Man: [???Well if the budget’s ???]

Woman: They should be glad that people want to have their stuff in an archive at all, you know.

Woman: [???It’s the um, it’s the intent and we cannot record, I don’t think we can record a performance to make an ideal er for tour booking, promotional tour, and something that’s useful for researchers, they’re, they’re not exactly ..?.. exclusive but they ???]

Woman: But then that’s assuming we know what researchers want, and we can’t predict who wants to use this link, so maybe it’s to create documents that say what is a good way of recording stuff and what isn’t.

Woman: INAUDIBLE

Woman: So the work that created for no interpretation would not suit that purpose at all?

Woman: [???No, because it would just feel quite neutral because that’s ???]

Man: I don’t know whether that’s true or not, but I certainly know of [???a book of some tours that have actually come unstuck???]

Woman: Absolutely, I think, yes.

Woman: [???artists who ..?.. and then yeah actually then???]

Man: That’s not the record of the live performance as such; it’s not even of the edited highlights: it’s a specifically performed performance for a different purpose. We do a weekly case that the press office organises, of electronic press clips. This is a five-minute edited version of highlights where you have all the close-ups, at least, where they’re not shouting and spitting. And it looks great on telly. [???you give it to everybody who might be interested ..?.. purpose???]

Woman: But aren’t all of these things useful for an archive? You know that these things have been recorded through somebody’s lens, through somebody’s eyes. As long as you can define and know the motivation behind doing it in that particular way, even it’s for promotional purposes, or the director was behind the camera or it was strangers behind the camera, it useful anyway.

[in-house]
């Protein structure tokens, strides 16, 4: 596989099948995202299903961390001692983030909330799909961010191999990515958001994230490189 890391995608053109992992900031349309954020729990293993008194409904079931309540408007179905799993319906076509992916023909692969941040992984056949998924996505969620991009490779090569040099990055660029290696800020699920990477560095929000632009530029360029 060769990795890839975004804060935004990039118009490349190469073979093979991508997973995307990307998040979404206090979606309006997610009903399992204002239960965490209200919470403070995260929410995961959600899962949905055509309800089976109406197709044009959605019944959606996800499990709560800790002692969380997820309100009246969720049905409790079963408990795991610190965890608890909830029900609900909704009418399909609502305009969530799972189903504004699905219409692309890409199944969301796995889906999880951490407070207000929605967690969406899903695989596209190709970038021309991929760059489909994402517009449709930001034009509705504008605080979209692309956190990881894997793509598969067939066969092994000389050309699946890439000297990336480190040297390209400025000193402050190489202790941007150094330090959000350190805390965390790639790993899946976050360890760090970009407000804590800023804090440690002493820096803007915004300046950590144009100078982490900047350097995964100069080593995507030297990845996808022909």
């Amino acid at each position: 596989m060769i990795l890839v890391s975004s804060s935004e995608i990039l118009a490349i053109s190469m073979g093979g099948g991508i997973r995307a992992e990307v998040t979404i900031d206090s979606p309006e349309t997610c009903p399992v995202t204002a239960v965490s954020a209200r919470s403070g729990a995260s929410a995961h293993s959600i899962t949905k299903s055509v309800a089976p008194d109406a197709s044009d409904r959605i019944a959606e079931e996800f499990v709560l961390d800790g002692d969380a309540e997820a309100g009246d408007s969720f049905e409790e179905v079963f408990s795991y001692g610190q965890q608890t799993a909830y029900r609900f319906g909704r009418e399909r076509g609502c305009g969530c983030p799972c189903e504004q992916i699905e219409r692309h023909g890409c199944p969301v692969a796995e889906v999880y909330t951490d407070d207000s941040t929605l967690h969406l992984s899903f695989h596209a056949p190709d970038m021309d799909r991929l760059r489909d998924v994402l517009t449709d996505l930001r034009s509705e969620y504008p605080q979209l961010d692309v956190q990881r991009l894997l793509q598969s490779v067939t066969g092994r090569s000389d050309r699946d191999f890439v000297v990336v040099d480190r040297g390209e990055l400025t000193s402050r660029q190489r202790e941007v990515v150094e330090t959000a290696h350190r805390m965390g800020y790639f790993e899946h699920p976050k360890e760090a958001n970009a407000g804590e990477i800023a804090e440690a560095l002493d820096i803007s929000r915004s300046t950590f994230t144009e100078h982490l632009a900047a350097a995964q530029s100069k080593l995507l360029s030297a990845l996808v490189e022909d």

Man: It’s in the marketing section of the archive not the…

Woman: Who cares, yeah?

Man: [???Artistic ???]

Man: [The artistic, well I think ???]

Woman: It’s in the production section?

Man: Yes.

Man: [???you should actually ..?.. and where is the original ..?.. sharing???]

Man: With that sort of thing, there are a lot of rushes that don’t get used. Do you also keep those?

Woman: No – only those that are interesting to researchers.

Man: Yes.

Man: Well, that’s the interesting thing [???]

Woman: Yes, but that’s the looking-forward problem, where thirty years ago they chucked related scenes of all this … because, well, what would you do with them? Now you want them to make your DVD yourself.

Woman: [???There, there is also a sort of ???]

Man: [???So you open up ..?.. for the ..?.. and ..?.. and a lot of the things that people are actually going to say no you can’t have it???] So it’s a question of not just how we collect. How we collect is affected by the purpose of why we collect. Is it just for an archive or is it for all these other uses, for web use, for DVD remix?

Woman: And if something’s been collected for a certain purpose other than an archive and is then donated to an archive, it gains another layer of context.

Woman: INAUDIBLE

Man: Traditionally archives are things that are usually paper and things that were created for a specific purpose, [to house things that are finished]. They are put in to the archive, although they weren’t created specifically for it. We’re almost talking here about creating specifically for an archive, and about trying to keep everything, which from a practical point of view is [very challenging].

Man: And just for the sheer management of it.

Man: And also [???] is reviving things on a regular basis.

Woman: A notion of [???reconstruction views???]